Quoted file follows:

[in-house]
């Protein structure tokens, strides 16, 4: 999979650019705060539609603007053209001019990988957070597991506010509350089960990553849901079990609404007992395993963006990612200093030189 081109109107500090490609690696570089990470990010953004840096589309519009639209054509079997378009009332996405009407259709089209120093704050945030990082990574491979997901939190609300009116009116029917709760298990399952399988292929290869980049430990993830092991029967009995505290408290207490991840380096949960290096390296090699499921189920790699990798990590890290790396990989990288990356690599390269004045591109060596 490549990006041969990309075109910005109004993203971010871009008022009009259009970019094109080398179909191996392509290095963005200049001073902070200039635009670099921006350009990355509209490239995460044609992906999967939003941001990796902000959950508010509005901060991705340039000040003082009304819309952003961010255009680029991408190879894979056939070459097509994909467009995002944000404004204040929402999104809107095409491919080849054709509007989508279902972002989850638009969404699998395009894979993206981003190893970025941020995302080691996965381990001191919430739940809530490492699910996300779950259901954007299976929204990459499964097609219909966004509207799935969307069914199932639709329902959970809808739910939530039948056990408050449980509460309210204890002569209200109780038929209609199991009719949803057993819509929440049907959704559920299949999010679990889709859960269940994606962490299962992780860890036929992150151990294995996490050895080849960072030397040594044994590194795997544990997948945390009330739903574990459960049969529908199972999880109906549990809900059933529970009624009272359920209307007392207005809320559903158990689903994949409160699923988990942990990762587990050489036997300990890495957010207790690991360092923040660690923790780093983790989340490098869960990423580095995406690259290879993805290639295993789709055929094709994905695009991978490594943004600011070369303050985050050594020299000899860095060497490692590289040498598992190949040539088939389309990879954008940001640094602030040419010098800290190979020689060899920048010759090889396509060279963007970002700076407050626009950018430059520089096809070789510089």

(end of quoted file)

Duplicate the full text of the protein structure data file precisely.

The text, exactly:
[in-house]
């Protein structure tokens, strides 16, 4: 999979650019705060539609603007053209001019990988957070597991506010509350089960990553849901079990609404007992395993963006990612200093030189 081109109107500090490609690696570089990470990010953004840096589309519009639209054509079997378009009332996405009407259709089209120093704050945030990082990574491979997901939190609300009116009116029917709760298990399952399988292929290869980049430990993830092991029967009995505290408290207490991840380096949960290096390296090699499921189920790699990798990590890290790396990989990288990356690599390269004045591109060596 490549990006041969990309075109910005109004993203971010871009008022009009259009970019094109080398179909191996392509290095963005200049001073902070200039635009670099921006350009990355509209490239995460044609992906999967939003941001990796902000959950508010509005901060991705340039000040003082009304819309952003961010255009680029991408190879894979056939070459097509994909467009995002944000404004204040929402999104809107095409491919080849054709509007989508279902972002989850638009969404699998395009894979993206981003190893970025941020995302080691996965381990001191919430739940809530490492699910996300779950259901954007299976929204990459499964097609219909966004509207799935969307069914199932639709329902959970809808739910939530039948056990408050449980509460309210204890002569209200109780038929209609199991009719949803057993819509929440049907959704559920299949999010679990889709859960269940994606962490299962992780860890036929992150151990294995996490050895080849960072030397040594044994590194795997544990997948945390009330739903574990459960049969529908199972999880109906549990809900059933529970009624009272359920209307007392207005809320559903158990689903994949409160699923988990942990990762587990050489036997300990890495957010207790690991360092923040660690923790780093983790989340490098869960990423580095995406690259290879993805290639295993789709055929094709994905695009991978490594943004600011070369303050985050050594020299000899860095060497490692590289040498598992190949040539088939389309990879954008940001640094602030040419010098800290190979020689060899920048010759090889396509060279963007970002700076407050626009950018430059520089096809070789510089």